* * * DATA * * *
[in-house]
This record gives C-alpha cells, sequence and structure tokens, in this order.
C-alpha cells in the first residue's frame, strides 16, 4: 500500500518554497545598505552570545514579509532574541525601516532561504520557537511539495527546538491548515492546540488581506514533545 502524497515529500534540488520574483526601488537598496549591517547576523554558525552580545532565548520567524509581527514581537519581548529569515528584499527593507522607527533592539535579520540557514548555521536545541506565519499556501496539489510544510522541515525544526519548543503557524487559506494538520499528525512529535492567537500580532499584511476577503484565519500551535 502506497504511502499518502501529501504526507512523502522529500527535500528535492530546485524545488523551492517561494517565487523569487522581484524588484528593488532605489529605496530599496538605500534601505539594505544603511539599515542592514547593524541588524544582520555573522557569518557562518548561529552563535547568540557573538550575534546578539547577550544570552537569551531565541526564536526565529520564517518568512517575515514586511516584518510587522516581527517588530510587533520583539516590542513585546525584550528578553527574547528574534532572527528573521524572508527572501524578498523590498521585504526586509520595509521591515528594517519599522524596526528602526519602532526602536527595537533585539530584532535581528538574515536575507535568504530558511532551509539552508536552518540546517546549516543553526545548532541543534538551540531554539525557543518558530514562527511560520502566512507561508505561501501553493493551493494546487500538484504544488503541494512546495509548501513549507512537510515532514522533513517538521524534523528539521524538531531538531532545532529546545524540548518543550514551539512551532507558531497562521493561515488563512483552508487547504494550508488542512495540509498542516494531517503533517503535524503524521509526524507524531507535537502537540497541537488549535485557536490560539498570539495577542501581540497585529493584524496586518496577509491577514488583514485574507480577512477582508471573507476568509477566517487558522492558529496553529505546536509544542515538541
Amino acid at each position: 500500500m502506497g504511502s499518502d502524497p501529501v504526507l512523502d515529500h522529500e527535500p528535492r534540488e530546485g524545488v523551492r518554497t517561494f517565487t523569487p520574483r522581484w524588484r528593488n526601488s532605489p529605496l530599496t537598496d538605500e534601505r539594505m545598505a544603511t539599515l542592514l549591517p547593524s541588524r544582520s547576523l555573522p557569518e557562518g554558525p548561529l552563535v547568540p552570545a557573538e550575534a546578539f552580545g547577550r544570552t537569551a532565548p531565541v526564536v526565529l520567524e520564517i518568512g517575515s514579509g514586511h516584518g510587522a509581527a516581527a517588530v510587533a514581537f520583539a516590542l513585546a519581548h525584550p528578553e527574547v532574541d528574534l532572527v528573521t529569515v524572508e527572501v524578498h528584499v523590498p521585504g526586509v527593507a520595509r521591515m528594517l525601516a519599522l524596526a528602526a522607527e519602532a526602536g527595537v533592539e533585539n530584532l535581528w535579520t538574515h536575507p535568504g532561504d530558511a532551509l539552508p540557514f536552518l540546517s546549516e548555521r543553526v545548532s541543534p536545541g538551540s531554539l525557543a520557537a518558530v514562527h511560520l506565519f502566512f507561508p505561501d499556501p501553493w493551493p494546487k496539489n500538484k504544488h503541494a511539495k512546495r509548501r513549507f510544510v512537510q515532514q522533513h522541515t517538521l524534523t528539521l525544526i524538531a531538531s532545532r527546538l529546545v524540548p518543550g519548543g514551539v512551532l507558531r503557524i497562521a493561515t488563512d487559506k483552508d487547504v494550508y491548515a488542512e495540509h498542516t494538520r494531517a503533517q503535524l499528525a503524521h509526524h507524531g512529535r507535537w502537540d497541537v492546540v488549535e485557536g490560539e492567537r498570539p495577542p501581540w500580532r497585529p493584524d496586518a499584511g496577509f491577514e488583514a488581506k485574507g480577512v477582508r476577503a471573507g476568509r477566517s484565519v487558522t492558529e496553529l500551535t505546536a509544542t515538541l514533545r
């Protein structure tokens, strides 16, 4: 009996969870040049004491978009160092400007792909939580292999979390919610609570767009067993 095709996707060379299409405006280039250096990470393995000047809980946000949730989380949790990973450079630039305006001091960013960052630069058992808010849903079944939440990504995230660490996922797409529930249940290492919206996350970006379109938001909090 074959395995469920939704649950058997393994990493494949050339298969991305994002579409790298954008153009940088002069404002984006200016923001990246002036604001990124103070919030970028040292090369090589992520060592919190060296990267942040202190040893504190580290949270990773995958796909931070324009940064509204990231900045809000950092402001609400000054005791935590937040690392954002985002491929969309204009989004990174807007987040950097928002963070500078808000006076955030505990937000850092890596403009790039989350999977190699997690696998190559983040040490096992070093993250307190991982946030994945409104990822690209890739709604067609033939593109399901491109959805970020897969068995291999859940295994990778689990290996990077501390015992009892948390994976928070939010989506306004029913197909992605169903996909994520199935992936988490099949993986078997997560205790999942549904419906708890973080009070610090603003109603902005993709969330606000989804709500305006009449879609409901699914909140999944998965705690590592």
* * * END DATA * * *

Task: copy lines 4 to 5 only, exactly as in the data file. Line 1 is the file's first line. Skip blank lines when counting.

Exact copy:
Amino acid at each position: 500500500m502506497g504511502s499518502d502524497p501529501v504526507l512523502d515529500h522529500e527535500p528535492r534540488e530546485g524545488v523551492r518554497t517561494f517565487t523569487p520574483r522581484w524588484r528593488n526601488s532605489p529605496l530599496t537598496d538605500e534601505r539594505m545598505a544603511t539599515l542592514l549591517p547593524s541588524r544582520s547576523l555573522p557569518e557562518g554558525p548561529l552563535v547568540p552570545a557573538e550575534a546578539f552580545g547577550r544570552t537569551a532565548p531565541v526564536v526565529l520567524e520564517i518568512g517575515s514579509g514586511h516584518g510587522a509581527a516581527a517588530v510587533a514581537f520583539a516590542l513585546a519581548h525584550p528578553e527574547v532574541d528574534l532572527v528573521t529569515v524572508e527572501v524578498h528584499v523590498p521585504g526586509v527593507a520595509r521591515m528594517l525601516a519599522l524596526a528602526a522607527e519602532a526602536g527595537v533592539e533585539n530584532l535581528w535579520t538574515h536575507p535568504g532561504d530558511a532551509l539552508p540557514f536552518l540546517s546549516e548555521r543553526v545548532s541543534p536545541g538551540s531554539l525557543a520557537a518558530v514562527h511560520l506565519f502566512f507561508p505561501d499556501p501553493w493551493p494546487k496539489n500538484k504544488h503541494a511539495k512546495r509548501r513549507f510544510v512537510q515532514q522533513h522541515t517538521l524534523t528539521l525544526i524538531a531538531s532545532r527546538l529546545v524540548p518543550g519548543g514551539v512551532l507558531r503557524i497562521a493561515t488563512d487559506k483552508d487547504v494550508y491548515a488542512e495540509h498542516t494538520r494531517a503533517q503535524l499528525a503524521h509526524h507524531g512529535r507535537w502537540d497541537v492546540v488549535e485557536g490560539e492567537r498570539p495577542p501581540w500580532r497585529p493584524d496586518a499584511g496577509f491577514e488583514a488581506k485574507g480577512v477582508r476577503a471573507g476568509r477566517s484565519v487558522t492558529e496553529l500551535t505546536a509544542t515538541l514533545r
């Protein structure tokens, strides 16, 4: 009996969870040049004491978009160092400007792909939580292999979390919610609570767009067993 095709996707060379299409405006280039250096990470393995000047809980946000949730989380949790990973450079630039305006001091960013960052630069058992808010849903079944939440990504995230660490996922797409529930249940290492919206996350970006379109938001909090 074959395995469920939704649950058997393994990493494949050339298969991305994002579409790298954008153009940088002069404002984006200016923001990246002036604001990124103070919030970028040292090369090589992520060592919190060296990267942040202190040893504190580290949270990773995958796909931070324009940064509204990231900045809000950092402001609400000054005791935590937040690392954002985002491929969309204009989004990174807007987040950097928002963070500078808000006076955030505990937000850092890596403009790039989350999977190699997690696998190559983040040490096992070093993250307190991982946030994945409104990822690209890739709604067609033939593109399901491109959805970020897969068995291999859940295994990778689990290996990077501390015992009892948390994976928070939010989506306004029913197909992605169903996909994520199935992936988490099949993986078997997560205790999942549904419906708890973080009070610090603003109603902005993709969330606000989804709500305006009449879609409901699914909140999944998965705690590592």